Content Gifts are the new ads because there are well documented principles of gift giving that make this an effective form of value exchange. A content gift is some information or entertainment that a brand provides to a consumer in exchange for earning the right and engagement to issue a call to action. Ideally the “content gift” is shareable and relates in a non heavy handed way to the call to action. Calls to action in the absence of a content gift are unearned and unlikely to be shared, or result in action.
Content Gifts work because of the principle of reciprocity. There have been countless behavioral studies showing that when someone receives and values a gift, they feel obligated to return some value. In the case of content gifts, when a reader receives one, he feels obligated to reciprocate with the gift of his attention to the call to action. This interplay, is no slam dunk. The content gift needs to be deemed of some value by the recipient. If the content is uninteresting or bad, of low value, then the recipient will feel no need reciprocate with attention. In some cases, a scenario of competitive gift giving can arise, whereby recipients seek to outmatch the gift he or she received. Really good content, should garner more attention and consideration of the call to action.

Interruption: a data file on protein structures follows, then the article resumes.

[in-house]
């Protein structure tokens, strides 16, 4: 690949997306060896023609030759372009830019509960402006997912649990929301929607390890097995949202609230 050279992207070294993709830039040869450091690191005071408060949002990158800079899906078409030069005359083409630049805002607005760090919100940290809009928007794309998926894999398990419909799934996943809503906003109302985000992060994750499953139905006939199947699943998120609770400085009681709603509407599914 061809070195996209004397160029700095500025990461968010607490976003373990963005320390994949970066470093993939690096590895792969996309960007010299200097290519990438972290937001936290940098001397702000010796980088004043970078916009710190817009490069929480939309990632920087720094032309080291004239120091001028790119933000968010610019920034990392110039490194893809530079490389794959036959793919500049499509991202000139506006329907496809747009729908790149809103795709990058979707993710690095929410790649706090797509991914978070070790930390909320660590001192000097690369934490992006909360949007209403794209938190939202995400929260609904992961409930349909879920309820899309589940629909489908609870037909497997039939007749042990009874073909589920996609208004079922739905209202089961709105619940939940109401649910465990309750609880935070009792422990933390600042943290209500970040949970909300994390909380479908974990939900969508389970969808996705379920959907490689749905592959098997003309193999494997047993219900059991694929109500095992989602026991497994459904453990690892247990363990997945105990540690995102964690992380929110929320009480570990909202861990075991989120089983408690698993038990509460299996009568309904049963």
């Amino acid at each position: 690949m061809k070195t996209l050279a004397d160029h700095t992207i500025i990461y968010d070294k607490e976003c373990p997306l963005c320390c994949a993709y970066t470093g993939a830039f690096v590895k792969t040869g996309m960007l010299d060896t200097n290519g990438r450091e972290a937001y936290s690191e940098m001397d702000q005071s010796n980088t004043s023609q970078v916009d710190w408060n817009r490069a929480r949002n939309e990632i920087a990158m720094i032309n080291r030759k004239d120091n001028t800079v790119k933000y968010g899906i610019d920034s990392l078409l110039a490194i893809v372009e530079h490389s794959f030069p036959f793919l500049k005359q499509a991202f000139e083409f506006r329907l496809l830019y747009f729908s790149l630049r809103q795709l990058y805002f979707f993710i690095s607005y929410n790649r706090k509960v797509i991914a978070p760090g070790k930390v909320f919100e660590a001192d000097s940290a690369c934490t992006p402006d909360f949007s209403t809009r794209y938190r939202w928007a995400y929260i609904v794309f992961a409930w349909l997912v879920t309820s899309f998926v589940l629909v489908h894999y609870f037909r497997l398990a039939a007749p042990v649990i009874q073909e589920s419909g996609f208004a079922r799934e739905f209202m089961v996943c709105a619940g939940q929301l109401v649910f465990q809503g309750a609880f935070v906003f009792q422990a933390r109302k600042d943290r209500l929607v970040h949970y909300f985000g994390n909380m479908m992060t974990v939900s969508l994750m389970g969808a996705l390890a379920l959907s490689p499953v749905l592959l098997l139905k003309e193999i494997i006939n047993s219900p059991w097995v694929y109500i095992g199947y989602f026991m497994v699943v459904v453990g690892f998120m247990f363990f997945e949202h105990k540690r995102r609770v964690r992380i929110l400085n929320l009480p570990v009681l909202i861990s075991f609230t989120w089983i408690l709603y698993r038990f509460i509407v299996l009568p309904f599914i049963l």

The applicability of reciprocity to advertising seems so natural that it’s surprising that the inverse, calls to action in the absence of gifts, has permeated brand advertising for so long. This inverse seems to most evident in print and display advertising. (Television/video seems to have made some good, if sporadic, strides in content gifts over the past 50 to 60 years.) I believe that content gifting as a model will increasingly become the preference of leading companies over display advertising for the purposes of branding, not direct response, over the next few years. I think this will happen as quickly as we saw freemium overtake “charging everyone” as the preferred model for web services.